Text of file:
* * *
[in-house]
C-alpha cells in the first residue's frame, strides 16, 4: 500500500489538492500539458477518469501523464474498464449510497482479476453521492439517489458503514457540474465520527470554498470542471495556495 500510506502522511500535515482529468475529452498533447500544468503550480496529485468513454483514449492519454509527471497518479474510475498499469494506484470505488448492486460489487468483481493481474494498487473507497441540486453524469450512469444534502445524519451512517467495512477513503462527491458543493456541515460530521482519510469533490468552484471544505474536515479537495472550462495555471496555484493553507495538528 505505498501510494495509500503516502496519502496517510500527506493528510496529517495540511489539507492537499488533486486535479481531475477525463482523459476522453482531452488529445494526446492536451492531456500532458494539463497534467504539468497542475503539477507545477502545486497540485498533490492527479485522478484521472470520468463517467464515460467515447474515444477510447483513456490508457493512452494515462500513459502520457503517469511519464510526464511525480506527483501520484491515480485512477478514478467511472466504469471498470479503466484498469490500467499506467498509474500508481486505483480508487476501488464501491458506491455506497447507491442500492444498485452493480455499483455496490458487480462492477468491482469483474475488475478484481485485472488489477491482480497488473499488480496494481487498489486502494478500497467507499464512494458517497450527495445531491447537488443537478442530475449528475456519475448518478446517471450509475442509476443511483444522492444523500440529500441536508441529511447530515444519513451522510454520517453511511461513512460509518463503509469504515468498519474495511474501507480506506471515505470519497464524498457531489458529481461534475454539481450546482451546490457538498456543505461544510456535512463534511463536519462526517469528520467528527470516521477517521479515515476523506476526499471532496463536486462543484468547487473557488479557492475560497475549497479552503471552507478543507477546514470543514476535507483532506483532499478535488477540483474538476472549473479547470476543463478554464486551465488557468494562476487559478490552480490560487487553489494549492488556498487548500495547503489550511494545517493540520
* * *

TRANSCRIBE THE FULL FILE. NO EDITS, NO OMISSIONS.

[in-house]
C-alpha cells in the first residue's frame, strides 16, 4: 500500500489538492500539458477518469501523464474498464449510497482479476453521492439517489458503514457540474465520527470554498470542471495556495 500510506502522511500535515482529468475529452498533447500544468503550480496529485468513454483514449492519454509527471497518479474510475498499469494506484470505488448492486460489487468483481493481474494498487473507497441540486453524469450512469444534502445524519451512517467495512477513503462527491458543493456541515460530521482519510469533490468552484471544505474536515479537495472550462495555471496555484493553507495538528 505505498501510494495509500503516502496519502496517510500527506493528510496529517495540511489539507492537499488533486486535479481531475477525463482523459476522453482531452488529445494526446492536451492531456500532458494539463497534467504539468497542475503539477507545477502545486497540485498533490492527479485522478484521472470520468463517467464515460467515447474515444477510447483513456490508457493512452494515462500513459502520457503517469511519464510526464511525480506527483501520484491515480485512477478514478467511472466504469471498470479503466484498469490500467499506467498509474500508481486505483480508487476501488464501491458506491455506497447507491442500492444498485452493480455499483455496490458487480462492477468491482469483474475488475478484481485485472488489477491482480497488473499488480496494481487498489486502494478500497467507499464512494458517497450527495445531491447537488443537478442530475449528475456519475448518478446517471450509475442509476443511483444522492444523500440529500441536508441529511447530515444519513451522510454520517453511511461513512460509518463503509469504515468498519474495511474501507480506506471515505470519497464524498457531489458529481461534475454539481450546482451546490457538498456543505461544510456535512463534511463536519462526517469528520467528527470516521477517521479515515476523506476526499471532496463536486462543484468547487473557488479557492475560497475549497479552503471552507478543507477546514470543514476535507483532506483532499478535488477540483474538476472549473479547470476543463478554464486551465488557468494562476487559478490552480490560487487553489494549492488556498487548500495547503489550511494545517493540520